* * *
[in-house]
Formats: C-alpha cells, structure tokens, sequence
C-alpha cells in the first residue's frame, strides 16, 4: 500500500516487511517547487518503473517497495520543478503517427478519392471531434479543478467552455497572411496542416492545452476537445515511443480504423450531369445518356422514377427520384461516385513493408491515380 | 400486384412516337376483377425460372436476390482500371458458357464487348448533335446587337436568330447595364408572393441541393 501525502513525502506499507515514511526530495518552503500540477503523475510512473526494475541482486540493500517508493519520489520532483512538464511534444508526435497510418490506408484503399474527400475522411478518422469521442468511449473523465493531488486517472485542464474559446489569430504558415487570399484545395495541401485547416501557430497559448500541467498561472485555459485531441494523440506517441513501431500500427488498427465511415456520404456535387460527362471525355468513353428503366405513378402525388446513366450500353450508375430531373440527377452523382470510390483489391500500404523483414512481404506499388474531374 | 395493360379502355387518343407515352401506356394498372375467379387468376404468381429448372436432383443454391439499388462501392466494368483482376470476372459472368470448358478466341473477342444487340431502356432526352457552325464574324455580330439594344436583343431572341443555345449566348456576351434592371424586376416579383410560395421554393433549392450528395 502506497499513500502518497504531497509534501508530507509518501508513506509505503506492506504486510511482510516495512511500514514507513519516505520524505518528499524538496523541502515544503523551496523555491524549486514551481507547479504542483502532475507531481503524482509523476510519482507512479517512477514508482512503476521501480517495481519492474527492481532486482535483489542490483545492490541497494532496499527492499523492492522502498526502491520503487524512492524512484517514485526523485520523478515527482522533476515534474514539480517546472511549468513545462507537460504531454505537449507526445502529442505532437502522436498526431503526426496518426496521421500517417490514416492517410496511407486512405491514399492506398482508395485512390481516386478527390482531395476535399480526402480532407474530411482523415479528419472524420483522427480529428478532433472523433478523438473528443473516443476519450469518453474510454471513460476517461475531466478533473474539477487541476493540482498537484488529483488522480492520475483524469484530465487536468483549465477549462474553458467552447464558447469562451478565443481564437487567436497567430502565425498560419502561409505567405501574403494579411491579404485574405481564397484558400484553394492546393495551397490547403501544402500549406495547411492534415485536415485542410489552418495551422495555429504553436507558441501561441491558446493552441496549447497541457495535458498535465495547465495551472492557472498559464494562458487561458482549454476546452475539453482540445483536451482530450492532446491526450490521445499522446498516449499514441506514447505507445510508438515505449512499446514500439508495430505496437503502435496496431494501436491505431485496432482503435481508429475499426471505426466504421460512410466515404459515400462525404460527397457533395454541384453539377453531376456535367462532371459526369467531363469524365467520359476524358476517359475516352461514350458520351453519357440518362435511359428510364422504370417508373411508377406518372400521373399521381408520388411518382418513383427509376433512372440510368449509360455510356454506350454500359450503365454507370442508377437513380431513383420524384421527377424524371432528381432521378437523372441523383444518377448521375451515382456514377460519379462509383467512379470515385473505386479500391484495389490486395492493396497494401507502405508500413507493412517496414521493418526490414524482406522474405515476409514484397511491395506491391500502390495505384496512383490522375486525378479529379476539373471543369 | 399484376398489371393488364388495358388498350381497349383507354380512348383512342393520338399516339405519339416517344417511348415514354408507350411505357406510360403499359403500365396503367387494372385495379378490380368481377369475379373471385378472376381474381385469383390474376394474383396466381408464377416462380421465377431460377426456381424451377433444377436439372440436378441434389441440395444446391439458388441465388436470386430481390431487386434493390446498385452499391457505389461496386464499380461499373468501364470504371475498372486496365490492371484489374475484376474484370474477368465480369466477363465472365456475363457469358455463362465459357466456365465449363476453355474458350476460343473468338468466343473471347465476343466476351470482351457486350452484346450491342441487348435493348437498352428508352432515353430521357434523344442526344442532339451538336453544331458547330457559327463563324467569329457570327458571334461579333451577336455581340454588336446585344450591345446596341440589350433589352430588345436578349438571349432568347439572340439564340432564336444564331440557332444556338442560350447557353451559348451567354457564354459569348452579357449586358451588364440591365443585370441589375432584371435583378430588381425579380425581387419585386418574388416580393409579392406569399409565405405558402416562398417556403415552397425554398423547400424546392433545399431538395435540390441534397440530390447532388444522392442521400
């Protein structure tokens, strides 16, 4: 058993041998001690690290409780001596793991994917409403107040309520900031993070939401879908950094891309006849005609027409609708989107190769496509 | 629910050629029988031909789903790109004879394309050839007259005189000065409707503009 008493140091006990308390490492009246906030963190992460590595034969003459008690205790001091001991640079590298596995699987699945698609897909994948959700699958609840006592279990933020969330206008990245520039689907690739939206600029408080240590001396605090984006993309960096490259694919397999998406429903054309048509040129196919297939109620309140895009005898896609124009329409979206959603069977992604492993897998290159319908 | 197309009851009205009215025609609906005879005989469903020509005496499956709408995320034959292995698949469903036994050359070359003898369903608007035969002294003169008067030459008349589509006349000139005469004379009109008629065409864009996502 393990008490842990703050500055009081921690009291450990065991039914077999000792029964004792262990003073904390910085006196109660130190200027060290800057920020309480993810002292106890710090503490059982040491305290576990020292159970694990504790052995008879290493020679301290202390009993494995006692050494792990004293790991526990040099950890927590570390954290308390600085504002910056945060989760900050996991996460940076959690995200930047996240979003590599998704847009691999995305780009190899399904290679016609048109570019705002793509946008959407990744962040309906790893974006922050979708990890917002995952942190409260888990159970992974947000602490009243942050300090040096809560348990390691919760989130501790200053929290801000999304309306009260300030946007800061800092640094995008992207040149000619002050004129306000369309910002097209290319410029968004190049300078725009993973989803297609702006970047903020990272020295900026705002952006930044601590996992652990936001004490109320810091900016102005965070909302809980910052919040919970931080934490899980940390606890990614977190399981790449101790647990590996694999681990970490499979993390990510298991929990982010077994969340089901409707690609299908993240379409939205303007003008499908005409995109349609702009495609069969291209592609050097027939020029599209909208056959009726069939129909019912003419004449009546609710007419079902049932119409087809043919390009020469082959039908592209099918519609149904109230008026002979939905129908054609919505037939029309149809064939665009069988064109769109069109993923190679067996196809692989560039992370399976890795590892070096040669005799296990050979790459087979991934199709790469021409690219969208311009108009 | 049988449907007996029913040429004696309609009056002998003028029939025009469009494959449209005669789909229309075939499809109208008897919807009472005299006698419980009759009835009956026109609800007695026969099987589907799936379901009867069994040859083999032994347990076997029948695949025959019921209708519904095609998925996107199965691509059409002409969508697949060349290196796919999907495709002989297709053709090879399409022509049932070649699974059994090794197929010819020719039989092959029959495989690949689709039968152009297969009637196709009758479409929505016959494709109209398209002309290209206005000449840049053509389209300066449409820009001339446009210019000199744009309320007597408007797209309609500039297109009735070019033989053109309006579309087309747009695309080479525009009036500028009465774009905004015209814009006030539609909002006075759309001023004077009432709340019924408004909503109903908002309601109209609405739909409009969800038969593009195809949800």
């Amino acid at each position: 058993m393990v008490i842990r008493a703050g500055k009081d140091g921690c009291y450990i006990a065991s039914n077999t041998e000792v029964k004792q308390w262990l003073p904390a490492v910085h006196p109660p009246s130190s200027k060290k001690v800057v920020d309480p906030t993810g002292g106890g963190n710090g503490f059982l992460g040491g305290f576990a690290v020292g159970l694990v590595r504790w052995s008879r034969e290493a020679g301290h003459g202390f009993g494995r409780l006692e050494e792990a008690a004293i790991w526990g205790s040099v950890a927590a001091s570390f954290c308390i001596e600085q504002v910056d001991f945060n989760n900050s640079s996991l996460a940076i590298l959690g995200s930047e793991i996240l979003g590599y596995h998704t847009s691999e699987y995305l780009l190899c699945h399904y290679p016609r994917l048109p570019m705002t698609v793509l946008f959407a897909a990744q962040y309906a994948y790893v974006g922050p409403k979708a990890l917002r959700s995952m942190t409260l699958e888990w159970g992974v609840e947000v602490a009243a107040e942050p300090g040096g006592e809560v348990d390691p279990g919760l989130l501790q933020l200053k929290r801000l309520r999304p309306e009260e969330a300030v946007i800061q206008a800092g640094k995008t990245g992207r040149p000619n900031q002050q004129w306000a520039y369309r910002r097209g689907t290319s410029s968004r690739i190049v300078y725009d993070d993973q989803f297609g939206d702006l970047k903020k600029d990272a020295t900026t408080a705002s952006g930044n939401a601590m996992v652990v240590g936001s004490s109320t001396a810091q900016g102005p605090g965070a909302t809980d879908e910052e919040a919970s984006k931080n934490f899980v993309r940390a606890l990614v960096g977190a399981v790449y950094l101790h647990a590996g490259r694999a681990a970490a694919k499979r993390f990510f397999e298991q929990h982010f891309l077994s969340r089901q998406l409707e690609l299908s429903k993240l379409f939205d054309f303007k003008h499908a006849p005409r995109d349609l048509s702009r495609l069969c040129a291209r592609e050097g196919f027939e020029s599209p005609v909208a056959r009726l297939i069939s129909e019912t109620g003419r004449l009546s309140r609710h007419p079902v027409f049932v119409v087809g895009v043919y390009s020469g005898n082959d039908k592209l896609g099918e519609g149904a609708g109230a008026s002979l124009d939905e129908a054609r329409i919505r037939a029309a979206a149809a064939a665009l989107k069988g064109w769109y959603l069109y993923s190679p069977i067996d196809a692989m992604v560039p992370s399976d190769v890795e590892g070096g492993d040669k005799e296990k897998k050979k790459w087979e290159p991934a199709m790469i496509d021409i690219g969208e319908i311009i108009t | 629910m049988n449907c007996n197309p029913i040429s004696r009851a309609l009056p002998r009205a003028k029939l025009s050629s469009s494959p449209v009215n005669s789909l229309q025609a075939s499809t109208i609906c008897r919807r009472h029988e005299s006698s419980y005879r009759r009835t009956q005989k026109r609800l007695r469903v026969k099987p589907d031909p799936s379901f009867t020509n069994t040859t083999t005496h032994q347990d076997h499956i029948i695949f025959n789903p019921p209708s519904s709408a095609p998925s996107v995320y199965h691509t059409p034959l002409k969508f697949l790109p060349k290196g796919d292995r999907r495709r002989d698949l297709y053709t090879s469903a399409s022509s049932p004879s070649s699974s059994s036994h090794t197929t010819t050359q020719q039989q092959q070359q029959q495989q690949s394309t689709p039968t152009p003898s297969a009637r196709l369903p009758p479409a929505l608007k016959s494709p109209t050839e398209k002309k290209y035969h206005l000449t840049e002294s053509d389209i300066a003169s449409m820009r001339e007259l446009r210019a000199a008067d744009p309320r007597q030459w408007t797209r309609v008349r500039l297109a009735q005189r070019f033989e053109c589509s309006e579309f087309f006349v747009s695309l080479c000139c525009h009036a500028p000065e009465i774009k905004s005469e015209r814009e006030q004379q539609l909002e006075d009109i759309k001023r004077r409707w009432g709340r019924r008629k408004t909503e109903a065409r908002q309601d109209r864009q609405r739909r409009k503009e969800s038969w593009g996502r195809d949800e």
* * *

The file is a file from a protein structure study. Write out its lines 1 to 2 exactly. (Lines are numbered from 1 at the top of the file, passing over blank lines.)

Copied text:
[in-house]
Formats: C-alpha cells, structure tokens, sequence